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OHSU Launches Global Health Center

Effort will push awareness, research, education and advocacy

Creators of a new center at Oregon Health & Science University hope to help the university become a major player in addressing health disparities worldwide, including those spurred by globalization. 

The OHSU Global Health Center will facilitate the university's collaboration with the global health community to promote quality and equity in health care internationally. Through the center, OHSU will work with domestic and international communities to develop programs for students, faculty, staff and partners that promote global health awareness, research, education and advocacy.

OHSU President Joseph E. Robertson Jr., M.D., M.B.A., announced the center's formation at a recent meeting of the National Institutes of Health's Fogarty International Center Trauma Research Group on the university's Marquam Hill campus.

Peter Spencer, Ph.D., F.C.R.Path., professor of neurology, OHSU School of Medicine, and director of the OHSU Center for Research on Occupational and Environmental Toxicology (CROET), will serve as interim director of the Global Health Center. The center will be housed in CROET space on the OHSU campus until a permanent facility can be identified.

Spencer, who has long studied the causes and solutions to neglected human diseases in developing countries, hopes to spawn a new generation of medical and research professionals certified in global health.

"We have a growing number of immigrants and refugee groups from countries around the world presenting new and, until recently, rare health conditions to our physicians," Spencer said. "The Global Health Center will equip our students with the knowledge they need to practice their art abroad to address these unique ailments, and it will build exchanges across cultures that promote understanding of human health and longevity."

Many medical professionals believe globalization, the controversial process in which policy and technological advancements of recent decades have triggered explosions in trade, investment and migration, has helped the spread of avian influenza, multi-drug resistant tuberculosis and other usually preventable or uncommon infectious diseases. Globalization has also meant a rise in industries exposing primarily poor communities across the globe to hazardous environmental chemicals.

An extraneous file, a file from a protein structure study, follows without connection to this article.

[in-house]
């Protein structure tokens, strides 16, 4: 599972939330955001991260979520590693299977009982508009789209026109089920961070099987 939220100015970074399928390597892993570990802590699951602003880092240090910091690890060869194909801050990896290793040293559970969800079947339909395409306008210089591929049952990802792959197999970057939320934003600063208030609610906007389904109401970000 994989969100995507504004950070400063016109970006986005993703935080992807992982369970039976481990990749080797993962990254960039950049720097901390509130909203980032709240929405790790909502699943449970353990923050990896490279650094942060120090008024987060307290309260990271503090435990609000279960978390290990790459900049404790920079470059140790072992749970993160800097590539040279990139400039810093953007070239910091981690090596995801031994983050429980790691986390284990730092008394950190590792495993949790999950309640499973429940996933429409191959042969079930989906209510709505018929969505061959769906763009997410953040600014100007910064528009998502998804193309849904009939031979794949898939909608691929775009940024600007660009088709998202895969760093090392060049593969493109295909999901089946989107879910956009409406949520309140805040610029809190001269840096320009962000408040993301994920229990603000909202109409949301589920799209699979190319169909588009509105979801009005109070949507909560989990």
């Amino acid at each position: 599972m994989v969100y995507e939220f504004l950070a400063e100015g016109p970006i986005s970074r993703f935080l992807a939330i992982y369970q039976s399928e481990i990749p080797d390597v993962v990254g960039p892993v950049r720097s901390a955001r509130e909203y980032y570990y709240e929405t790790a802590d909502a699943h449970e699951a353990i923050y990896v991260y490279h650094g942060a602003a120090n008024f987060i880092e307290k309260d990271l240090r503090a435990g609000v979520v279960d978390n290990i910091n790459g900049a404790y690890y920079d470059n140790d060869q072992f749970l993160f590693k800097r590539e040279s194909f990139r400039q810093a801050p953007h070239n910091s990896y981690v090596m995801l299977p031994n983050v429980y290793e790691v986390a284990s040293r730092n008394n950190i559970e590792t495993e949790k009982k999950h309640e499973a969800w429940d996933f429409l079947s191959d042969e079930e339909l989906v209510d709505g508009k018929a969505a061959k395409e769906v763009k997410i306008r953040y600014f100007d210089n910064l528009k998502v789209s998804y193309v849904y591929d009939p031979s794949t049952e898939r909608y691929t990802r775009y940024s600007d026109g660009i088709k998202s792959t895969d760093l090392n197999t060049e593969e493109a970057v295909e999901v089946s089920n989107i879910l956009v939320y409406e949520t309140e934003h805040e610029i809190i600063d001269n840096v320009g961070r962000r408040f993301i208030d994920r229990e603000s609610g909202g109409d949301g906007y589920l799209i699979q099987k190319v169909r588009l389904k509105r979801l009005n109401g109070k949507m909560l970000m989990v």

These health inequities were recognized by an OHSU student group known as the Global Health Alliance, which formed to promote global health awareness, education and advocacy at the university, including facilitating opportunities for students to visit other countries to learn about health care in diverse cultures and settings. The alliance's work gave rise to the OHSU Global Health Center.

"An altruistic group of students virtually demanded, through their dedication to global health, that OHSU acknowledge the need for formally addressing health equity," recalled Cate Bishop, OHSU Global Health Center coordinator.

In early 2006, based on a Global Health Alliance proposal, former OHSU President Peter Kohler, M.D., and Provost Lesley Hallick, Ph.D., established a Global Health Initiative steering committee, made up of representatives of each of OHSU's four schools and several university units, to develop a proposal for the interdisciplinary center. That spring, the committee launched a survey of some 700 OHSU students, staff and faculty members that showed more than 31 faculty members, 36 staff members and 25 students were involved in global health research.

The survey also found that 80 percent of students who responded would register for global health elective courses, and 74 percent of students would like individual mentorship relationships with faculty members around global health issues. But only 16 percent of students said they knew of all the global health-related courses offered at OHSU.